An Endzeitgeist.com review
This campaign setting/toolkit clocks in at 92 pages, 1 page front cover, 1 page inside of front cover, 2 pages of editorial, 2 pages of ToC, 1 page blank, 1 page inside of back cover, 1 page back cover, leaving us with 83 pages of content, laid out in approximately 6’’ by 9’’ (A5), so let’s take a look!
Before we take a look at the content, there are two things of note: For one, I am very ambivalent about this product, so I advise you to read the entirety of the review. This one will be either a hit or a miss for you, depending on your priorities. Secondly, I have based my review on both the pdf-version of this supplement and the Hardcover available for PoD on lulu. I am noting that because I was positively surprised by this PoD book – it comes with a dust jacket and is a pretty impressive book; as far as lulu-PoDs are concerned, it certainly ranks among the most impressive ones I’ve seen, so if you’re a bit of a bibliophile, this may be the version you’ll want to get.
The next thing you ought to know, is that this is pretty much a blending of player-centric book and GM/referee-material, but that its organization does not reflect that particularly well. We begin, for example, with the general introduction of the campaign setting (prefaced by the classic and amazing “The Conqueror Worm” by good ole’ Poe, which could be seen as a leitmotif) before we dive into the player-centric material. This is somewhat unfortunate, as you can’t simply hand the book to players and tell them “Read only this far.” Instead, you’ll have to curate the content before using it, which is a bit of an unfortunate decision as far as I’m concerned. I don’t like it when my players know the stats of the movers and shakers of a campaign setting.
The second unfortunate decision pertains the rules employed. The supplement uses a combination of OD&D and LotFP (Lamentations of the Flame Princess) rules, using the latter e.g. for hit point calculation. The precise choices are never made evident, and it should be noted that e.g. ability score progression of NPCs within assume a linear +1 to the respective bonus for every point above 18, which makes e.g. a Strength of 21 clock in at +6 bonus. This is never clearly stated as such, so depending on how faithful you are regarding the translation of your ability score-based components in your system, this might cause issues. HD (or levels) are noted alongside hit points, and the supplement uses ascending AC. Movement rating is missing the feet-indicator in the bestiary section, for example, and statblock components lack formatting, which makes them slightly harder to use.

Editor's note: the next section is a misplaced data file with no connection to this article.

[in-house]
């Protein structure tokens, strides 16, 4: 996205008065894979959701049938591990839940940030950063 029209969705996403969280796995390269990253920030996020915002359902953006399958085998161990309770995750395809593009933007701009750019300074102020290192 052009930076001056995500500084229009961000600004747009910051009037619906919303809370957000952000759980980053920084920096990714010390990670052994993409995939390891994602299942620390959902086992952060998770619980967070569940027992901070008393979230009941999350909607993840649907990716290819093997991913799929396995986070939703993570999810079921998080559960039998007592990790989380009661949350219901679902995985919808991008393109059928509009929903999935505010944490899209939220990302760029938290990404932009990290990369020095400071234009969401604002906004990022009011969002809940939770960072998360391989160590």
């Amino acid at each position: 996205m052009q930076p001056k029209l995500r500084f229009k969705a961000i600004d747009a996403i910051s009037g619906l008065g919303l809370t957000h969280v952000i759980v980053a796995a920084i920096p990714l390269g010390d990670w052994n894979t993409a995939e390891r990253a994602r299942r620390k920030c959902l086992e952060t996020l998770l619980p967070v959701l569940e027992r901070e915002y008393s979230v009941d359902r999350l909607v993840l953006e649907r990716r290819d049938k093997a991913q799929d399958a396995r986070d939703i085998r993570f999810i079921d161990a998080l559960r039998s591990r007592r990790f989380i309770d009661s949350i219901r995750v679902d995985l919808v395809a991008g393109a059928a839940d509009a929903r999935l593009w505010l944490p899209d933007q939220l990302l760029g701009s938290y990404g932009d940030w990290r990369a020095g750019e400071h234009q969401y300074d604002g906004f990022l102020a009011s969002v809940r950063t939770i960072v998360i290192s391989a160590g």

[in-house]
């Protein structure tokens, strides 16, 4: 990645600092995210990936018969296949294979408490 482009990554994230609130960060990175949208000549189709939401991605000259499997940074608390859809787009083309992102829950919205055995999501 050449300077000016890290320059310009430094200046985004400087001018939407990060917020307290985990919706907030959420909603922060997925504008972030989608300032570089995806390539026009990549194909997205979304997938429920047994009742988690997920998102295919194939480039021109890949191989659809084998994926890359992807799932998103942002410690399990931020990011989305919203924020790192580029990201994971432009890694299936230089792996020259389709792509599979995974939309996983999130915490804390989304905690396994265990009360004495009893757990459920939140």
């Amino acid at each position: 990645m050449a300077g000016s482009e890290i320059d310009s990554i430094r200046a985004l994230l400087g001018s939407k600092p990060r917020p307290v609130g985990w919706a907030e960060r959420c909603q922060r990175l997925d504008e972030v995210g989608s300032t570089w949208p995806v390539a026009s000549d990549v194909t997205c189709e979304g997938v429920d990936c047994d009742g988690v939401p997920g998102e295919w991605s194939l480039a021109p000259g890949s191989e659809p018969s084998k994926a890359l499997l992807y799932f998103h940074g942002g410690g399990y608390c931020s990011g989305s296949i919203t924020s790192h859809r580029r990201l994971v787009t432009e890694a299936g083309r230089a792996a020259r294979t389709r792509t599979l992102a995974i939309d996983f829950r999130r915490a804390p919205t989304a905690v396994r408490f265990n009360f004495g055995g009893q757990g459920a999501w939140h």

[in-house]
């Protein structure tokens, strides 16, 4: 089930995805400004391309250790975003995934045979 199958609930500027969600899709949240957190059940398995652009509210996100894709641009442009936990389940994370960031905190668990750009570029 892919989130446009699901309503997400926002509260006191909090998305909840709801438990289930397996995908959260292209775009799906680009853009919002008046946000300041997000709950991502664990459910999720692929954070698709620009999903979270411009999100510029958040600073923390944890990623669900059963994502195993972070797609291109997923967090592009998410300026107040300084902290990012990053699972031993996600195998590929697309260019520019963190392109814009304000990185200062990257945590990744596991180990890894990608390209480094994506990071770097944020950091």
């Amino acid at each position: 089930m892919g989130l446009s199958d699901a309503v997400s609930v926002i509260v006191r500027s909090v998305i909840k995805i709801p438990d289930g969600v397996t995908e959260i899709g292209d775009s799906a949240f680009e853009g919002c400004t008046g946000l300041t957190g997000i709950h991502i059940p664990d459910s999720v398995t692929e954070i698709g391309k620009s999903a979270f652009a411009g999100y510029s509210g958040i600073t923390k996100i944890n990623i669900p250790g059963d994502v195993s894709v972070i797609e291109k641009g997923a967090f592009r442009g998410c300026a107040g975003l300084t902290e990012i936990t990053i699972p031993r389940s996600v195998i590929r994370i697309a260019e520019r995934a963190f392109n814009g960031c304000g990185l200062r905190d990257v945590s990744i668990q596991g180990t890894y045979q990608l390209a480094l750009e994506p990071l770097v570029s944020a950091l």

In order to talk more about the other mechanical aspects of this supplement,. Though, I have to go into mild SPOILERS. If you prefer to experience the game sans previous knowledge of the basics, please jump ahead to the conclusion.
All right, only referees around? Great! So, as noted before “The Conqueror Worm” could be construed as a form of leitmotif here, and if I had to pinpoint a second, it’d be “gonzo body horror” that doesn’t take itself too seriously, but serious enough to be potentially really wicked. Meatlandia is not a country – it’s the last megalopolis of the world. It’s not a kind city – it’s a moloch, a magical-industrial nightmare-fuel juggernaut of almost Silent Hill-ish proportions in tone, expanded to the level of a city. (And before you ask: The book actually does come with a cartography appendix that does include maps of the city!) This is not a city like Freeport et al – it’s a ginormous, grimy thing, a hive, a collection of beings – it’s a city of proportions like Shenzhen, Laos, Mexico city; a collection of individuals far beyond what the term “city” usually means.
It also takes a classic metaphor, namely that of a city consuming its populace, and makes it very much tangible. More than once, I felt myself reminded of Silent Hill’s first pre-title card: “the fear of blood creates fear of the flesh.” There is some truth to that, and indeed, Meatlandia makes it very much evident that you can’t expect mercy in its chaotic and dangerous streets.
Speaking of chaos: The cosmic backdrop of this setting is pretty much the return of the chaos gods, the worms that tunnel through the earth – ostensibly beholden to a Conqueror Worm like thing, consuming everything. Meatlandia sees refugees galore, and indeed, when we visit this place, it is the last megalopolis on the planet – all others have fallen to the influx of chaos brought about by the worms tunneling ever closer to the surface, consuming everything.
…Did your PCs fail to stop Rovagug, Kyuss or a similar entity in your last campaign? Well, this may be a nice way to show the aftermath. But I digress.
The worms are a crucial component of the setting, and they are everywhere – in spells, hazardous effects and magic “items”; and their “worm honeydew” is an extremely potent component of spellcasting and magic in general – buts consumption carries the risk of transforming (as per Ravenloft’s tradition, over 5 steps) into a worm-like monstrosity. This transformation is supplemented by appropriate tables for 6 random effects, with stage 5 meaning, as per tradition, that the PC has transformed into a white worm NPC. The worms, obviously, are agents of chaos, of change – and Meatlandia, in contrast, is not exactly…better? The city is a tyrannical place, held together by iron will and adherences to a brutish and brutal form of Law, and yet, teeter-tottering on the edge of inevitable changes….though their guise if left to be determined by the PCs.